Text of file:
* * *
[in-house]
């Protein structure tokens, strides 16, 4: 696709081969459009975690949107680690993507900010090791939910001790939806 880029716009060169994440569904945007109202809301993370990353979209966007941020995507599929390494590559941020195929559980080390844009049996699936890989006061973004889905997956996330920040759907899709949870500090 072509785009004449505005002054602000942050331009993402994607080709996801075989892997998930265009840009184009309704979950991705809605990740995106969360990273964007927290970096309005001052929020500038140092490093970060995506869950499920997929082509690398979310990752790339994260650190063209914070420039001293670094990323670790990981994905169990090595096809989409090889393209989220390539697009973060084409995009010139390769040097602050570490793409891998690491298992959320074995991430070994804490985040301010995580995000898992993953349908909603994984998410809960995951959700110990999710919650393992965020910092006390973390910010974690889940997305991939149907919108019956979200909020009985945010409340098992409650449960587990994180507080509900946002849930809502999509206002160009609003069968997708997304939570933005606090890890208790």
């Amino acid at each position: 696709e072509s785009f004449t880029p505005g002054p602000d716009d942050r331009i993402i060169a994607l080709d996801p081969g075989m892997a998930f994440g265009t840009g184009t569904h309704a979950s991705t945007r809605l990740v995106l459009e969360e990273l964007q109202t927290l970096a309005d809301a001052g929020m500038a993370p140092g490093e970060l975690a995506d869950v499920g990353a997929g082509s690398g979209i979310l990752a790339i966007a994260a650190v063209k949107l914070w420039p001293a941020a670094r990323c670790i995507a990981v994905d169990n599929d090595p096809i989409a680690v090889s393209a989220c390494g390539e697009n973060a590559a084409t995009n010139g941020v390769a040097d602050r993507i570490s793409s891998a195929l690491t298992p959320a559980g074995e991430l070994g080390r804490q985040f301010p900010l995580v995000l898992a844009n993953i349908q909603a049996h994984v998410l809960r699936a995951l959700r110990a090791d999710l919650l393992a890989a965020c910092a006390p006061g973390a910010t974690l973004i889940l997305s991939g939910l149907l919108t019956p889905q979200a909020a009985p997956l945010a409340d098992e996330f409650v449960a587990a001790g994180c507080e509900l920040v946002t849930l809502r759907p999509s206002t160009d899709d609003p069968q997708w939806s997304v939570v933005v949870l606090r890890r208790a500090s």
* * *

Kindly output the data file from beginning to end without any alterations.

[in-house]
């Protein structure tokens, strides 16, 4: 696709081969459009975690949107680690993507900010090791939910001790939806 880029716009060169994440569904945007109202809301993370990353979209966007941020995507599929390494590559941020195929559980080390844009049996699936890989006061973004889905997956996330920040759907899709949870500090 072509785009004449505005002054602000942050331009993402994607080709996801075989892997998930265009840009184009309704979950991705809605990740995106969360990273964007927290970096309005001052929020500038140092490093970060995506869950499920997929082509690398979310990752790339994260650190063209914070420039001293670094990323670790990981994905169990090595096809989409090889393209989220390539697009973060084409995009010139390769040097602050570490793409891998690491298992959320074995991430070994804490985040301010995580995000898992993953349908909603994984998410809960995951959700110990999710919650393992965020910092006390973390910010974690889940997305991939149907919108019956979200909020009985945010409340098992409650449960587990994180507080509900946002849930809502999509206002160009609003069968997708997304939570933005606090890890208790």
């Amino acid at each position: 696709e072509s785009f004449t880029p505005g002054p602000d716009d942050r331009i993402i060169a994607l080709d996801p081969g075989m892997a998930f994440g265009t840009g184009t569904h309704a979950s991705t945007r809605l990740v995106l459009e969360e990273l964007q109202t927290l970096a309005d809301a001052g929020m500038a993370p140092g490093e970060l975690a995506d869950v499920g990353a997929g082509s690398g979209i979310l990752a790339i966007a994260a650190v063209k949107l914070w420039p001293a941020a670094r990323c670790i995507a990981v994905d169990n599929d090595p096809i989409a680690v090889s393209a989220c390494g390539e697009n973060a590559a084409t995009n010139g941020v390769a040097d602050r993507i570490s793409s891998a195929l690491t298992p959320a559980g074995e991430l070994g080390r804490q985040f301010p900010l995580v995000l898992a844009n993953i349908q909603a049996h994984v998410l809960r699936a995951l959700r110990a090791d999710l919650l393992a890989a965020c910092a006390p006061g973390a910010t974690l973004i889940l997305s991939g939910l149907l919108t019956p889905q979200a909020a009985p997956l945010a409340d098992e996330f409650v449960a587990a001790g994180c507080e509900l920040v946002t849930l809502r759907p999509s206002t160009d899709d609003p069968q997708w939806s997304v939570v933005v949870l606090r890890r208790a500090s």